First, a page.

Thousands of crocodiles go hungry at Honduras farm after assets seized in laundering probe
SAN MANUEL CORTES, Honduras – A U.S. investigation into alleged money laundering for drug traffickers by one of Honduras' most powerful families has resulted in some unusual victims: thousands of hungry crocodiles.
At least 7,500 crocodiles on a private farm in northern Honduras have been poorly fed in recent weeks because of a lack of resources, authorities and employees at the property said. The bank accounts of the farm's owner, the Rosenthal family, were seized during a probe into accusations they were operating a money laundering network linked to drug trafficking.
Farm employees told The Associated Press on Wednesday that the animals went without food for more than a month, but were finally fed over the weekend thanks to donations. Worker Antonio Mejia said that at least 200 small crocodiles had died, but Pablo Dubon, northern regional director of Honduras' Forest Conservation Institute, said he doubted that claim.
Mejia said the crocodiles were being raised for their skins.
"Since it started in 1989 ... (the farm) has been for commercial ends, the exportation of skin and meat," he said.
The workers said that there were about 9,000 crocodiles at the farm, but authorities said the number probably was closer to 7,500.
"There have been difficulties in feeding (the crocodiles)," Dubon told The Associated Press by telephone.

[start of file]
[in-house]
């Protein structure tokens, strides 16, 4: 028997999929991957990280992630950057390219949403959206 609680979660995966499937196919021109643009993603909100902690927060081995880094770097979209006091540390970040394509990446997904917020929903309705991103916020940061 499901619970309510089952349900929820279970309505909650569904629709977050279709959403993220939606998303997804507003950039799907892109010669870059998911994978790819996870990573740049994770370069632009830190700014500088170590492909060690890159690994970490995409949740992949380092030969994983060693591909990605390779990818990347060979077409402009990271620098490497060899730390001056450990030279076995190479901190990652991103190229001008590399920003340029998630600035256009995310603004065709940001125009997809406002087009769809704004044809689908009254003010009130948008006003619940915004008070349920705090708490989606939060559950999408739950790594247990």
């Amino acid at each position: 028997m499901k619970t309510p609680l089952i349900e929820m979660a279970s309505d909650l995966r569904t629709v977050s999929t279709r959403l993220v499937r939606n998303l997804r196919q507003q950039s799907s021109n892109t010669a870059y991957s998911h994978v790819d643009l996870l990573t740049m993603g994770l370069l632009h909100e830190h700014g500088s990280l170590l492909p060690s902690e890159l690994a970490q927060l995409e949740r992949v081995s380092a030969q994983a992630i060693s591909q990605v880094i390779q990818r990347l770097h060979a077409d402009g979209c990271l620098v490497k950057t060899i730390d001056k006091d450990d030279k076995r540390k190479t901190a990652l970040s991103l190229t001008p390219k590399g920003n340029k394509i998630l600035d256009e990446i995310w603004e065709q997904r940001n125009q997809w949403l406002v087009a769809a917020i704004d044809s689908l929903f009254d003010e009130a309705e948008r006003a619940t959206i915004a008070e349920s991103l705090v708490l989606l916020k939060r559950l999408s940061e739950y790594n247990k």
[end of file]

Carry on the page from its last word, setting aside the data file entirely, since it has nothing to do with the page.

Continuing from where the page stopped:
He said he asked private companies to donate money to buy food for the crocodiles and on Sunday it obtained about 23,000 pounds of food, most of it chicken.
Among the animals at the farm that went hungry were 12 mammals, including lions and monkeys.
Calls seeking comment from the company that manages the farm rang unanswered.
The U.S. Justice Department announced on Oct. 7 it had indicted former Honduran vice president Jaime Roland Rosenthal, his son Yani Benjamin Rosenthal and nephew Yankel Rosenthal under the Kingpin act. Yankel Rosenthal was arrested in the United States.
It said that the Rosenthals "provide money laundering and other services that support the international narcotics trafficking activities of multiple Central American drug traffickers and their criminal organizations."
The Rosenthals have denied the accusations.
The Honduran government responded by seizing the property of the companies held by Grupo Continental, owned by the Rosenthal family.
The Forest Conservation Institute says that although the farm where the crocodiles live was not seized, it was affected because the Rosenthal family's bank accounts were frozen.